I try hard to get past those constraints - my own constraints and those of others. I try to challenge myself to look at things from other people's point of view, to see how a few different decisions along the way might have led me in very different directions, and to very different beliefs. Sometimes that's a real ask, and connecting to some people and their take on things is beyond me. Sometimes (most times) I am so unaware of how I'm filtering things that I don't even know that I'm being constrained.

But other times my preparedness to rethink something I once held firmly is deeply illuminating. Sometimes someone pushes me to the point where I am forced to shift my perspective. Sometimes a Sarah comes into your world and says just because something is true for some people, even the vast majority of people, it isn't necessarily true for everyone.

4 Comments:

Blogger caroline said...

I used to think the whole not knowing you were pregnant thing was a myth. A convenient way of not facing up to the truth. That was until I met a mid-wife who had a baby (not her first) without realising she was pregnant. The great thing about life is there are always things to challenge your views.

7:52 am  
Anonymous carolyn said...

FYI my mom literally did not know she was pregnant with me until she was a full three months gone. because she had always had an erratic period and at 1.5 months she had what she thought was a super bad period, what she was later told was probably a near-miscarriage. (plus it was 1968 you know, not modern times, there were no easily available pregnancy tests, etc.)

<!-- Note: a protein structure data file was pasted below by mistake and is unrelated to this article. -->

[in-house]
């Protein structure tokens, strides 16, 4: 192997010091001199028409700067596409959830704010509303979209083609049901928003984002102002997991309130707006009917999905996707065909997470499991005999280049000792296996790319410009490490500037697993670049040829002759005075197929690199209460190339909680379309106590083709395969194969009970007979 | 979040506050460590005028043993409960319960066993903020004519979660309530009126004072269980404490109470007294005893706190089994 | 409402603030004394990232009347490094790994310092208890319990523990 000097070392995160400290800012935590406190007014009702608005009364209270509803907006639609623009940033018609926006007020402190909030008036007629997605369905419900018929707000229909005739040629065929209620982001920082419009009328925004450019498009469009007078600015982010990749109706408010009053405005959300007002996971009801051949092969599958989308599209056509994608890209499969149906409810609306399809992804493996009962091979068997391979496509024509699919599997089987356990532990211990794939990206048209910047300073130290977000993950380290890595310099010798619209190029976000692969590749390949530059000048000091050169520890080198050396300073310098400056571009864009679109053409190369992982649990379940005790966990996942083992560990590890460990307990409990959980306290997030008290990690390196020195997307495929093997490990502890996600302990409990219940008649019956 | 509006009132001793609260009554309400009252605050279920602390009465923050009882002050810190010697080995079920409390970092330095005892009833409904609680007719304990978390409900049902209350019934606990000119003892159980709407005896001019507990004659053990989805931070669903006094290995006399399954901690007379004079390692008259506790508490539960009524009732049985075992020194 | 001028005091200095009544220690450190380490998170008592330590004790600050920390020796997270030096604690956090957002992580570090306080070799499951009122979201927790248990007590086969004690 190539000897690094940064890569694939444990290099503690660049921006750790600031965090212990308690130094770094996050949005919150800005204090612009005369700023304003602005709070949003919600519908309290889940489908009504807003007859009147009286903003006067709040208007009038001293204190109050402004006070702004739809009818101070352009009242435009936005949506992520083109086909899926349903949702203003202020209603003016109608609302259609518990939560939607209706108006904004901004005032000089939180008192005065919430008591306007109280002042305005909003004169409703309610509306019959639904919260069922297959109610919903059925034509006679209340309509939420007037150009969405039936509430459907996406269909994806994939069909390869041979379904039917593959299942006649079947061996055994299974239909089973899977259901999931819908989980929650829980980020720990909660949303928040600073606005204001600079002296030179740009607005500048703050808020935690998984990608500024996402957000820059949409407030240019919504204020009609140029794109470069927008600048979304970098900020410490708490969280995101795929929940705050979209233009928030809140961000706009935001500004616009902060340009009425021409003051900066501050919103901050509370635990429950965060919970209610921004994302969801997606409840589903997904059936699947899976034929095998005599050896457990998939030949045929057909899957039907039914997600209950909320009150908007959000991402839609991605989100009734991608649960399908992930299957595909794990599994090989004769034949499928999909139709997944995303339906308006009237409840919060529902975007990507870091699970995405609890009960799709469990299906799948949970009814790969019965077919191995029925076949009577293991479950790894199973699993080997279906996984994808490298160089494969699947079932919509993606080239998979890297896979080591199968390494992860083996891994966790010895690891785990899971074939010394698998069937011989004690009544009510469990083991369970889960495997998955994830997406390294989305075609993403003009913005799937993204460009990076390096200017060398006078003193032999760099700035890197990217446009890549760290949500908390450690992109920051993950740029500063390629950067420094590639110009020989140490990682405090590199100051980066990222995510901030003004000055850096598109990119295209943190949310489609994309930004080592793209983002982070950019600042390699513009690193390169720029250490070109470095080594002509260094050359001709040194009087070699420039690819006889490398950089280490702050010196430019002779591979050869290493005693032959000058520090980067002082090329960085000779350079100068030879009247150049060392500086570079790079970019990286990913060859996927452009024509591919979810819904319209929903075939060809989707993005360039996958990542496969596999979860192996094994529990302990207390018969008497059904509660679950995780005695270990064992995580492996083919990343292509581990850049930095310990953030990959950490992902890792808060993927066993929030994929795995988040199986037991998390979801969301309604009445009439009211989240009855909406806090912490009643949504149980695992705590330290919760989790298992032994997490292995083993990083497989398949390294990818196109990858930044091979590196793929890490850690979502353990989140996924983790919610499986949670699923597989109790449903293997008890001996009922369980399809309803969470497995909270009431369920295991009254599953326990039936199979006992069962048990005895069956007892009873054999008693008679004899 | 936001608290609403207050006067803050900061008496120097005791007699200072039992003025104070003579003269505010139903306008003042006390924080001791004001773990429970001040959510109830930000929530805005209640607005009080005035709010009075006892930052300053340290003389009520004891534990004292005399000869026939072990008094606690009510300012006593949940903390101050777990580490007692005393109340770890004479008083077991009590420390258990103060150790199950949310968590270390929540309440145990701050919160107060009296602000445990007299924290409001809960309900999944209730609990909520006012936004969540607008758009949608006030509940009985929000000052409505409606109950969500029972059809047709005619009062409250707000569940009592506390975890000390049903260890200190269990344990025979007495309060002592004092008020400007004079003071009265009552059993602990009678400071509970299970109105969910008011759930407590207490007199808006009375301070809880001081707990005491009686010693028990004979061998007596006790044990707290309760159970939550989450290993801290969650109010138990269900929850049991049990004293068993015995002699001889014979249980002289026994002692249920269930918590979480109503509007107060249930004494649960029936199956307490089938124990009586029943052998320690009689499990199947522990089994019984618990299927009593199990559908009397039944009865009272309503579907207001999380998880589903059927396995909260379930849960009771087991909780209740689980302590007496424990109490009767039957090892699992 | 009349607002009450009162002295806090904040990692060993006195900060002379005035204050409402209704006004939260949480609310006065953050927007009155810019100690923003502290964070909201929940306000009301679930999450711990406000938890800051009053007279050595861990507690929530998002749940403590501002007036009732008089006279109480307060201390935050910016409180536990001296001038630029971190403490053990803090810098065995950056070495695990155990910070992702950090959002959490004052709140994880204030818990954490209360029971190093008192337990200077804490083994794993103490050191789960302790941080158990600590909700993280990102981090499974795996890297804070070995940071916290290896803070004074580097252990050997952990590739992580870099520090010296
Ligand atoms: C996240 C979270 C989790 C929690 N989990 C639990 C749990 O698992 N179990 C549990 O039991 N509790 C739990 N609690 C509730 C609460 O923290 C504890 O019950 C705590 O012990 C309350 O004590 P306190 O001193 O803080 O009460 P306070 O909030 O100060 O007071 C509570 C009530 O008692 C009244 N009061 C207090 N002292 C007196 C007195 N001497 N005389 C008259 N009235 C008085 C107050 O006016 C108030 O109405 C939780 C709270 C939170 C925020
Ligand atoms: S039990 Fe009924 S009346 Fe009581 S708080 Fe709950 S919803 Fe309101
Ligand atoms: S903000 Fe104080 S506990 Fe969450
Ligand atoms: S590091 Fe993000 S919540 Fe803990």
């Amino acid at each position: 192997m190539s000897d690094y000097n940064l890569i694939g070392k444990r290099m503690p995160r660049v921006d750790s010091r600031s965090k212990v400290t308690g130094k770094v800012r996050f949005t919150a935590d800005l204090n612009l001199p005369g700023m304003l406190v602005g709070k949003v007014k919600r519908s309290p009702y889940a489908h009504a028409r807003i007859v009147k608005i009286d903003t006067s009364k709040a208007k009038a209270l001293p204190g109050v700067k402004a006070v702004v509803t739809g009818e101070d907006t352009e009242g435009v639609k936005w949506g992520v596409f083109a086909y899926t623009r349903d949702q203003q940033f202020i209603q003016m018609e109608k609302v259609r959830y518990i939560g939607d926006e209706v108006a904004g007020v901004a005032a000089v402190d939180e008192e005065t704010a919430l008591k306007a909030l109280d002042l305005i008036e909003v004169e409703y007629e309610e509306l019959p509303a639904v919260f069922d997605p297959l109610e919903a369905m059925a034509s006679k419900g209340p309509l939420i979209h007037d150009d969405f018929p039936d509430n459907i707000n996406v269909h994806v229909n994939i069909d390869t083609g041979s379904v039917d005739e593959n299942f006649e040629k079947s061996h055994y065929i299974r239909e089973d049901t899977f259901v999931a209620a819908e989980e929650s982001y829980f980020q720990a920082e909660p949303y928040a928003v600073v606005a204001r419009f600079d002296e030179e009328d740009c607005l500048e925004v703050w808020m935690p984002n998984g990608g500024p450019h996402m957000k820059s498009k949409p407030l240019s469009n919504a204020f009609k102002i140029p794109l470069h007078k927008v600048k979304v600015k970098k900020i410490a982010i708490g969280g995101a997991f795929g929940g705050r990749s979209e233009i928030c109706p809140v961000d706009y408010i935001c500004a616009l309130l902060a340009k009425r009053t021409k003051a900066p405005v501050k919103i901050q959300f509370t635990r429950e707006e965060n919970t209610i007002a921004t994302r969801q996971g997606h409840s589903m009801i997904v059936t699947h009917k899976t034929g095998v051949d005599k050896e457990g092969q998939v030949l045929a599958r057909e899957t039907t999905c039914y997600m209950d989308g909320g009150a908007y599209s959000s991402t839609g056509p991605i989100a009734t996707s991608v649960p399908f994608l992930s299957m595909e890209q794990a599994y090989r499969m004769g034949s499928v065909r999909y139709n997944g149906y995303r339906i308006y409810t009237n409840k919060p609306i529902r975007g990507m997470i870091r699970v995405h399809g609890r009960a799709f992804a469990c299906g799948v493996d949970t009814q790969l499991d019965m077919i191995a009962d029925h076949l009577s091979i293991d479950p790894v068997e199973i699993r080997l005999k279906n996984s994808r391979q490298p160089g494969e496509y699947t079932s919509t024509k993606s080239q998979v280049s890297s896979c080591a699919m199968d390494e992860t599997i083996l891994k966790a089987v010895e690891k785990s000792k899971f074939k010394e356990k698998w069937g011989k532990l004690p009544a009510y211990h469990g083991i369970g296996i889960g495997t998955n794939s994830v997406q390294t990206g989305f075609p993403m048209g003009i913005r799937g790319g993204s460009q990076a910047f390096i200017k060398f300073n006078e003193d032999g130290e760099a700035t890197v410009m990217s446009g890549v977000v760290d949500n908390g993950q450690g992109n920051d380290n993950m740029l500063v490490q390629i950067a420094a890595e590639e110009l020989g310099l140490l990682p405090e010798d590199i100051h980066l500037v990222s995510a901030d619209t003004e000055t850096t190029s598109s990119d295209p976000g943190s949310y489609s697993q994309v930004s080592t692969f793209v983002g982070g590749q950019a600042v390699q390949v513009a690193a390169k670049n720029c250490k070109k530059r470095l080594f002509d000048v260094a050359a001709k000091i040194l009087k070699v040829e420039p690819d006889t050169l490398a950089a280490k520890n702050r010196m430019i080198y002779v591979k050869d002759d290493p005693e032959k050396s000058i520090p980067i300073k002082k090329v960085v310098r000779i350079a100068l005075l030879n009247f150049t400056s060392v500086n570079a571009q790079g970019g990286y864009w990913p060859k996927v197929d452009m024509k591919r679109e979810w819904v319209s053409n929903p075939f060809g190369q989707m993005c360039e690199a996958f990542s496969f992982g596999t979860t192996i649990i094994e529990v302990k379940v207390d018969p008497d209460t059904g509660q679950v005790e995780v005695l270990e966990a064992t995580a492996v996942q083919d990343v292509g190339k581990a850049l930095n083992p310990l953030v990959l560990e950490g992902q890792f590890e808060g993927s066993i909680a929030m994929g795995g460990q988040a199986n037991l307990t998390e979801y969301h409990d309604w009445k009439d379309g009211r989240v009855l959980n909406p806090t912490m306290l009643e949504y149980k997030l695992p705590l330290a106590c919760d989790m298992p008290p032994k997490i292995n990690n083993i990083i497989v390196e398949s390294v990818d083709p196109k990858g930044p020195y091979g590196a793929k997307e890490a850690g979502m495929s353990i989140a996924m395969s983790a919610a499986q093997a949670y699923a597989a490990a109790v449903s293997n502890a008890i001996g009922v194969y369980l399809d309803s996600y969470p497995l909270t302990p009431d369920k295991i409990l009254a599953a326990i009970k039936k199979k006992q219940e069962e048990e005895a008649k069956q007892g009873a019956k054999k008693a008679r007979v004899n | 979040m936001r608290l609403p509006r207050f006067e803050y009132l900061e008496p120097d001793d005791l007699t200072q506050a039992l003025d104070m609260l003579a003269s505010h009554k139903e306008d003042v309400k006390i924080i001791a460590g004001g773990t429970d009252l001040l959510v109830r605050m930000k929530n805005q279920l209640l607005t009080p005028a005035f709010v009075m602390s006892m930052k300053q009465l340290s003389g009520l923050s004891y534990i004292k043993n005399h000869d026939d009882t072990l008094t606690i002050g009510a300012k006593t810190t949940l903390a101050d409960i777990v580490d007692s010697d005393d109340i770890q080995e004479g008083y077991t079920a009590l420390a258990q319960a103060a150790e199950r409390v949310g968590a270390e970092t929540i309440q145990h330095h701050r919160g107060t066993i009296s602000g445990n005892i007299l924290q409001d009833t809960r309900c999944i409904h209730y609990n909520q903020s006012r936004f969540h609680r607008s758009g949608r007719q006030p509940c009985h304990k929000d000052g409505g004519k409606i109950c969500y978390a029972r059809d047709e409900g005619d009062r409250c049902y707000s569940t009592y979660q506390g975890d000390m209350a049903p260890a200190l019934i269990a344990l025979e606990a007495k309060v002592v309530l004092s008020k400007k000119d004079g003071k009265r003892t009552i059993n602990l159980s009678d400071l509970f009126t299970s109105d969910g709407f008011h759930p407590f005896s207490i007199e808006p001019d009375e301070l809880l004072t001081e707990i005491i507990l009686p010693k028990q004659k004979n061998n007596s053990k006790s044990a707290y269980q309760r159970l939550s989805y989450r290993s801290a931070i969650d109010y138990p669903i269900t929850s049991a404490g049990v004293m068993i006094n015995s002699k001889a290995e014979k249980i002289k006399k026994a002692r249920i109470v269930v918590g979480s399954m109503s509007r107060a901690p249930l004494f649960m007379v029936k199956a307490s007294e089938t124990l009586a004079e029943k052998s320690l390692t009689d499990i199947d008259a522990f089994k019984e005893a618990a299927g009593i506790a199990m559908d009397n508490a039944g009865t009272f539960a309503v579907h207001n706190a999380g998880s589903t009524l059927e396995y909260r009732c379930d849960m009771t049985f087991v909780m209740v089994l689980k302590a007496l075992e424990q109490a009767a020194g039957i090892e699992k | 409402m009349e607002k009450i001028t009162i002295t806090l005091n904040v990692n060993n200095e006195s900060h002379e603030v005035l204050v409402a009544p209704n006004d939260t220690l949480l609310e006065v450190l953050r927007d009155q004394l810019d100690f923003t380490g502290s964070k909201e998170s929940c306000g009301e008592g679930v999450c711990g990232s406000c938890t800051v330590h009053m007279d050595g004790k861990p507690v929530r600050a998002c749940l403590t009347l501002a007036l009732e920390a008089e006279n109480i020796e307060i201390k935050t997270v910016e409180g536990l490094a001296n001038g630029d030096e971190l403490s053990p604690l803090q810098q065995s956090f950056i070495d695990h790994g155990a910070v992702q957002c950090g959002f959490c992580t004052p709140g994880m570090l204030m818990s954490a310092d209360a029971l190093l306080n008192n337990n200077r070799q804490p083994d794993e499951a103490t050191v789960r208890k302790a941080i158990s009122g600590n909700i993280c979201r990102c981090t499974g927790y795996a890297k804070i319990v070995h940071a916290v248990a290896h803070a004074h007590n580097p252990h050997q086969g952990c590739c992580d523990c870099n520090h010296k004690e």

so she had this heavy period. waited another 1.5. thought hmmm, where is my period now? and eventually found out she was preggers. it was quite the shock!

7:36 am  
Anonymous Anonymous said...

Not even people who know they are pregnant always recognise labour: I didn't. That wasn't from lack of education - I'd done two antenatal courses, read massively, it was the early hours of my due date, and I still didn't realise the nausea and period-like pain was labour.

In my defense, I was expecting a much longer labour, which began slowly: instead, I slept through the first stage, and within three hours of waking up, I had had the baby.

12:55 am  
Anonymous Adele said...

Like Caroline, I had my doubts about women who claimed not to know about their pregnancy. But a close friend recently told me she was 30 weeks before she found out she was pregnant - she has irregular periods, gained little weight, and put the tiredness down to narcolepsy.

6:10 pm